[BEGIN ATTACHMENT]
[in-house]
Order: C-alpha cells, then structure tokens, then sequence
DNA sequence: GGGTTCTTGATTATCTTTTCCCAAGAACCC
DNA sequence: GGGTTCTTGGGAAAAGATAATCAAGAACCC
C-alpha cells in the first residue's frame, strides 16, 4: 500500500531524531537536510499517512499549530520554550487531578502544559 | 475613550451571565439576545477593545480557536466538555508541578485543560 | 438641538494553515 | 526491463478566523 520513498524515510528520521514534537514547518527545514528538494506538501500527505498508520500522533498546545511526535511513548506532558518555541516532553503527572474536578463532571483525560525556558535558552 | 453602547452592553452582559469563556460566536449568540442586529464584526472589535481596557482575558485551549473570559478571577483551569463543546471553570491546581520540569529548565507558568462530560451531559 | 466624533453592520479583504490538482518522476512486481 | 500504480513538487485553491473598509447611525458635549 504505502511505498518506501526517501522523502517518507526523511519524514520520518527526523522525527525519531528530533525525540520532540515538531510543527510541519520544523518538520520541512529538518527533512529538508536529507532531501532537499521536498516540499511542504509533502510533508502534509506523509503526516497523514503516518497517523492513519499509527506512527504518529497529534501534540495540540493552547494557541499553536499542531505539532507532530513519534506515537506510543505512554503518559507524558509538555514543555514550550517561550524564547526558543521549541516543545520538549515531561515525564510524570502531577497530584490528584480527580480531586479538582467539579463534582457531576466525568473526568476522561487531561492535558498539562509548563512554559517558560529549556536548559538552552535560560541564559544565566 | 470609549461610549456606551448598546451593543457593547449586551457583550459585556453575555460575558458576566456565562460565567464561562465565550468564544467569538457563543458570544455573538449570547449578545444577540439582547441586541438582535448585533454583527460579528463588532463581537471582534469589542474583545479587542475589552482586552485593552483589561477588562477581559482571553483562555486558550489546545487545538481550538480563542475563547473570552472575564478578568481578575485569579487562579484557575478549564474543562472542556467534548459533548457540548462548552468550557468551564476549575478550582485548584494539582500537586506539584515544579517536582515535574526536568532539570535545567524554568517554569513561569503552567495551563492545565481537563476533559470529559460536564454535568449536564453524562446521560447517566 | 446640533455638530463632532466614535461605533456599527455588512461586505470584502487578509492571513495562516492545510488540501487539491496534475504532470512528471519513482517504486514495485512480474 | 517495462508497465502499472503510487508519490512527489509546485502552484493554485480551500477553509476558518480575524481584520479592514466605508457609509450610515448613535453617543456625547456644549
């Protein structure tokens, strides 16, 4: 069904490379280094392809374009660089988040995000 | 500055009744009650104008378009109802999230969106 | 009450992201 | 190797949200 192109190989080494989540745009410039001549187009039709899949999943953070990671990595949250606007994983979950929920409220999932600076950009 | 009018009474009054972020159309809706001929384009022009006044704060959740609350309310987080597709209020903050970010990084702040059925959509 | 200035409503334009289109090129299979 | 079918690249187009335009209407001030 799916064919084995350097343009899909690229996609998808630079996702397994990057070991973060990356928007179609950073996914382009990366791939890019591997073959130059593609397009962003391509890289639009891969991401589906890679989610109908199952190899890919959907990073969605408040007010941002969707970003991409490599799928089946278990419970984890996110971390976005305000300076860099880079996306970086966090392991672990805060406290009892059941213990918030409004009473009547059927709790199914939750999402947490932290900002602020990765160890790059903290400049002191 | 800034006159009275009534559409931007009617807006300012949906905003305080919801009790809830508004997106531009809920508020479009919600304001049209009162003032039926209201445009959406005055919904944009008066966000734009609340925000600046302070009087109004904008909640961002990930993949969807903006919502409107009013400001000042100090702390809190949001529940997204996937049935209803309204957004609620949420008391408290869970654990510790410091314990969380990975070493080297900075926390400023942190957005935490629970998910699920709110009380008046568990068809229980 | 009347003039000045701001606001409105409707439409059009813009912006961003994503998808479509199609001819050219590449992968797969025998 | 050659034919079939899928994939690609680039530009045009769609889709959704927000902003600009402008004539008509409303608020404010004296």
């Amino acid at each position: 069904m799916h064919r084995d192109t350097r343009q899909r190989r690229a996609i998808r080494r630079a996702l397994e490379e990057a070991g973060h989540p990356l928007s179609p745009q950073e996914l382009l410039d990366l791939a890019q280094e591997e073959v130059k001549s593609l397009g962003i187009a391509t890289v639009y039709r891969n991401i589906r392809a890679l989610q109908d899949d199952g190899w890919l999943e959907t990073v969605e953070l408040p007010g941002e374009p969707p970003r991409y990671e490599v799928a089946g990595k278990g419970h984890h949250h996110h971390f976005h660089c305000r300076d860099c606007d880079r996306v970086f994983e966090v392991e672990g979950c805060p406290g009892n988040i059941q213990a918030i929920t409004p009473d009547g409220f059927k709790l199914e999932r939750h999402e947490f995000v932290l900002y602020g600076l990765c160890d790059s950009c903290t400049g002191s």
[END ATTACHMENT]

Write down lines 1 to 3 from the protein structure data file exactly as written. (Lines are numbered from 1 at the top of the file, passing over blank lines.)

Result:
[in-house]
Order: C-alpha cells, then structure tokens, then sequence
DNA sequence: GGGTTCTTGATTATCTTTTCCCAAGAACCC